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Spanish Judge Jails 7 Terror Suspects

The Associated Press
Monday, December 18, 2006; 11:31 AM

MADRID, Spain -- A suspected Islamic militant terrorist cell broken up in Spain last week planned attacks on an arms and explosives depot and a supermarket, according to a leading anti-terrorism judge, ruling that seven suspects should remain jailed.

In his late Sunday ruling, National Court Judge Baltasar Garzon freed four of the 11 people arrested in the case. The men _ 10 Spaniards and a Moroccan _ were arrested Dec. 12 in pre-dawn raids in Spain's African enclave of Ceuta after having been under police surveillance for more than a year.

The targeted arms depot belongs to the Spanish army on Ceuta, Garzon said in a document released Sunday. A former soldier was among the seven jailed.

The seven were charged provisionally with belonging to an armed group called Salafia Yihadia, which Garzon said was part of al-Qaida's network in North Africa.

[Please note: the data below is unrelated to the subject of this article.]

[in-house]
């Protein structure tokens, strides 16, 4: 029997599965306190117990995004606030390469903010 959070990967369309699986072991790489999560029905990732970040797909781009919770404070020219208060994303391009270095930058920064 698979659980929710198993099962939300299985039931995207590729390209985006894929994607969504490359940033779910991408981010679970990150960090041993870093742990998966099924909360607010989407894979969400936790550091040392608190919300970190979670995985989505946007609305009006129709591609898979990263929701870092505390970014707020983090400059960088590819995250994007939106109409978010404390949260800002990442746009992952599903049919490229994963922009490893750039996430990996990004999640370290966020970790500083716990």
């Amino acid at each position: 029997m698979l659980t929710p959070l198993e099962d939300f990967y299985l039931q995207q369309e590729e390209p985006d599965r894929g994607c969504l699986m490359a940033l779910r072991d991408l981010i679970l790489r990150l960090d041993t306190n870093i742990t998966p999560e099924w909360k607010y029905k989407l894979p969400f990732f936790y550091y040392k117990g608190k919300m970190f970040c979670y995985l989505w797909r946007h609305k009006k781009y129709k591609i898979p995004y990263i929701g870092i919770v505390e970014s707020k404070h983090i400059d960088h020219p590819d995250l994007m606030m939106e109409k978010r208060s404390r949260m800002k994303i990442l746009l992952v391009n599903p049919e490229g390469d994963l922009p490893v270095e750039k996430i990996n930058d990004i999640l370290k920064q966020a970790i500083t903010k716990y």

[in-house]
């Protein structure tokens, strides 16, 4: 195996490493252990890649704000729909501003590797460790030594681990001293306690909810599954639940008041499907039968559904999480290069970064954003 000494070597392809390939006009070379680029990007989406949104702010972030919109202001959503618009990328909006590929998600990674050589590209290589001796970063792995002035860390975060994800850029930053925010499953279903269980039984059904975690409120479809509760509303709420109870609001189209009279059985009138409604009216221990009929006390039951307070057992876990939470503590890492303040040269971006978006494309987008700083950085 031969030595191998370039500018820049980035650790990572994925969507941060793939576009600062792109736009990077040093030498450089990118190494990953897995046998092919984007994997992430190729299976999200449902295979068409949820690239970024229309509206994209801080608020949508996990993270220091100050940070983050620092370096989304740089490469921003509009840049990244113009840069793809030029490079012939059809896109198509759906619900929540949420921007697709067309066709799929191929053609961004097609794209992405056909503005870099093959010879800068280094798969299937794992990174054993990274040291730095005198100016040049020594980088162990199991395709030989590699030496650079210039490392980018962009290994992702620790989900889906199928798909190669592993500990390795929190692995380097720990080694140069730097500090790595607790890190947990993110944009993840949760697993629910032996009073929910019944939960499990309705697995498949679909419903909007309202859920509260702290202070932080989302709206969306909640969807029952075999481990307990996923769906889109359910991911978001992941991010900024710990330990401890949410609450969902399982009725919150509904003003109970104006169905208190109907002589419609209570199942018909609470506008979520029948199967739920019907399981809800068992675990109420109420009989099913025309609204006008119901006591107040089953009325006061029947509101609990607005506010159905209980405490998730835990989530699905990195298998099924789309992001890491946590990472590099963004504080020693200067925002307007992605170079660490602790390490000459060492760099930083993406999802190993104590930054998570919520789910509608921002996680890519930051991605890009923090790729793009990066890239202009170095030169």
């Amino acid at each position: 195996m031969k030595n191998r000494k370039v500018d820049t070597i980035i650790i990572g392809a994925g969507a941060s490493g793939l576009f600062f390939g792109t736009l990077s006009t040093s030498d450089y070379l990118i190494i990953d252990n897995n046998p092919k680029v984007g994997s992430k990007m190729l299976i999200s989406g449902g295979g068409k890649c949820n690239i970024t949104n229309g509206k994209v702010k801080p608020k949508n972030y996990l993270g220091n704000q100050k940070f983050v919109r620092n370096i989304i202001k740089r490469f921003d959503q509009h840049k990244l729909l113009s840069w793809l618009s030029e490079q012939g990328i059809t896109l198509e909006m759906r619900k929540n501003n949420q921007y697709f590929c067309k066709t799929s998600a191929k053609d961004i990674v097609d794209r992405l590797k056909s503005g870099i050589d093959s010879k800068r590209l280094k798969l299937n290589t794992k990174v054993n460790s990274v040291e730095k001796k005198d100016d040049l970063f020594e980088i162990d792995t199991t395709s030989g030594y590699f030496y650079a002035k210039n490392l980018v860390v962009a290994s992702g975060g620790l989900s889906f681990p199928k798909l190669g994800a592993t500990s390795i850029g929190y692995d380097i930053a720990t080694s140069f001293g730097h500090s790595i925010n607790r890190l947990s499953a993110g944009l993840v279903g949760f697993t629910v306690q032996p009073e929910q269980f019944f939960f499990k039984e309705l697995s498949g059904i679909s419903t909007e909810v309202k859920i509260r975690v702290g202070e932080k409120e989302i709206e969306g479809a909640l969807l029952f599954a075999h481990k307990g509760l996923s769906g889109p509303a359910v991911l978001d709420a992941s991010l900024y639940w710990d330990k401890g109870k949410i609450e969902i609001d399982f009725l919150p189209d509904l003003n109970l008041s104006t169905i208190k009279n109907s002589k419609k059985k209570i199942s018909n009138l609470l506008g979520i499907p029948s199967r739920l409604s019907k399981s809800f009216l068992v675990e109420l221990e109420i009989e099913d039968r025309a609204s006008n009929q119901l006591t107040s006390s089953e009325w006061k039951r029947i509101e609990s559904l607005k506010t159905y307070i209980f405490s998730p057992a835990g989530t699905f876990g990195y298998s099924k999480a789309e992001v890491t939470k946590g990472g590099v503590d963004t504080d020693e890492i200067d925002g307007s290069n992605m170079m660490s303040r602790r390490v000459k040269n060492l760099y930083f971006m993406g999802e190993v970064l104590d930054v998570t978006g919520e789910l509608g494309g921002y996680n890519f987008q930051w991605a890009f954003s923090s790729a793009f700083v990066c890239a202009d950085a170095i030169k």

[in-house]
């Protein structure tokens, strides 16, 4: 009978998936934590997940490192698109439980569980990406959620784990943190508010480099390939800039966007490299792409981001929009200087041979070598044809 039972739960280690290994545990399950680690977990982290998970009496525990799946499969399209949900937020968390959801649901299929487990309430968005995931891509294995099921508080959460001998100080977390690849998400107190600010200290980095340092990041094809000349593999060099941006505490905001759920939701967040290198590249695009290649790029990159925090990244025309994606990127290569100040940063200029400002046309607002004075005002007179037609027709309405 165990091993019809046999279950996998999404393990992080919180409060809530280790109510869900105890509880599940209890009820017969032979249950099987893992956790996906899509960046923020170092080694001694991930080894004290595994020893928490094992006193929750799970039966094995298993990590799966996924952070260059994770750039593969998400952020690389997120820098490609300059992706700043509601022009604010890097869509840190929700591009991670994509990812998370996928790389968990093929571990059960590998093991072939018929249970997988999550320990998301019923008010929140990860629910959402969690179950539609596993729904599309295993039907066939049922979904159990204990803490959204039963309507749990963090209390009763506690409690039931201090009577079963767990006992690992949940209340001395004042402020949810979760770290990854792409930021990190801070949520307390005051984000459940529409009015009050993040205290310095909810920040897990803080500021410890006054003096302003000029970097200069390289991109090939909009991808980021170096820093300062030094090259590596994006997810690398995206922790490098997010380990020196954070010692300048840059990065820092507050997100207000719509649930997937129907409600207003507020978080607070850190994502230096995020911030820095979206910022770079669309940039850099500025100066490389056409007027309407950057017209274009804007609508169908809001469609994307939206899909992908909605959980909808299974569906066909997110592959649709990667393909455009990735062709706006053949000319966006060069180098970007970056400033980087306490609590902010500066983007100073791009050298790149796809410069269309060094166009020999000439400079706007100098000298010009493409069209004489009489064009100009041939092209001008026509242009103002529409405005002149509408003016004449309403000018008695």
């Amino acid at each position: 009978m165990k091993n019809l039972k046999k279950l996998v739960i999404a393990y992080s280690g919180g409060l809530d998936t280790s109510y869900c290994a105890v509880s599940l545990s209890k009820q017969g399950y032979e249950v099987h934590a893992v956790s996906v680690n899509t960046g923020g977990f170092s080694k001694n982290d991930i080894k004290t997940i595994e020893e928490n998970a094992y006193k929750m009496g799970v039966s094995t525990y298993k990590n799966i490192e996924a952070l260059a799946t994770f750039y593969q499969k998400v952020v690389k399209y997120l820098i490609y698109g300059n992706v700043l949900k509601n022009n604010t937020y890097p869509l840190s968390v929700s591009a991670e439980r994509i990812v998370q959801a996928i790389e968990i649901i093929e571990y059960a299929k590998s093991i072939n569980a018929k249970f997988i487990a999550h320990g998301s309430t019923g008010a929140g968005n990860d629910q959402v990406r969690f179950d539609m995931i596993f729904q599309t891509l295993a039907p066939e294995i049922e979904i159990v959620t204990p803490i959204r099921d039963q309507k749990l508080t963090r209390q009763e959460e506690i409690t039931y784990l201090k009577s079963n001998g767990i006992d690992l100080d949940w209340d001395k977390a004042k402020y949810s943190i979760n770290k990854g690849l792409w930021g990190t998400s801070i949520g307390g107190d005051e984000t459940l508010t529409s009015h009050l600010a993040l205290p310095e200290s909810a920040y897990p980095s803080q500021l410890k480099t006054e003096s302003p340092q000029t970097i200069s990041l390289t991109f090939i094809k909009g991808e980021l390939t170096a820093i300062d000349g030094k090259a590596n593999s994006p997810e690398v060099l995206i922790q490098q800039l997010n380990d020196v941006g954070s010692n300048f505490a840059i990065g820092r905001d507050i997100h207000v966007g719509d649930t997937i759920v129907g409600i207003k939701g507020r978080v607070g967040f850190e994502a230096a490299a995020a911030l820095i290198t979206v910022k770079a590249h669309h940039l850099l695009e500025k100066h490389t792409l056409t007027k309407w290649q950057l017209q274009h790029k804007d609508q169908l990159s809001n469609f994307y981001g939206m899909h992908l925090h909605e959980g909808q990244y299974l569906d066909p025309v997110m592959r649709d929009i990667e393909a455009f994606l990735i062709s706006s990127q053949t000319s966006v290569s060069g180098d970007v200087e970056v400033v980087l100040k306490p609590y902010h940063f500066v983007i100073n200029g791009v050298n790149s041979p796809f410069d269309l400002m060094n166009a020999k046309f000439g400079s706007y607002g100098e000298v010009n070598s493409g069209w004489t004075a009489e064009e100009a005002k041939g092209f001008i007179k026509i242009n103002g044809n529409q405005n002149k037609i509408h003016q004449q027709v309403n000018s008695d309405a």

The four released must keep the court informed of their whereabouts.

"Police action prevented the group from forming itself further, which would have greatly raised the threat against lives and physical targets," added Garzon.

The seven jailed included two brothers of a former prisoner at the U.S. detention center in Guantanamo Bay, Cuba.

In the raids, police found a farewell note from one of the brothers to his mother. According to Garzon's statement, it read:

"Allah sent me to fight and to be sacrificed for his cause. We beg Allah to accept our effort and to give us shelter in the sublimity of his paradise. Do not suffer or cry for me. I will always be in your hearts."

Spanish authorities had initially said last week that the men had begun discussing taking concrete action but were in the early stages and had not selected a target.

North African Muslim extremists are blamed for blowing up four Madrid commuter trains, killing 191 people and injuring more than 1,500 on March 11, 2004.

More than 300 suspected militants have been arrested in Spain since shortly after the Sept. 11, 2001, attacks in New York and Washington.

© 2006 The Associated Press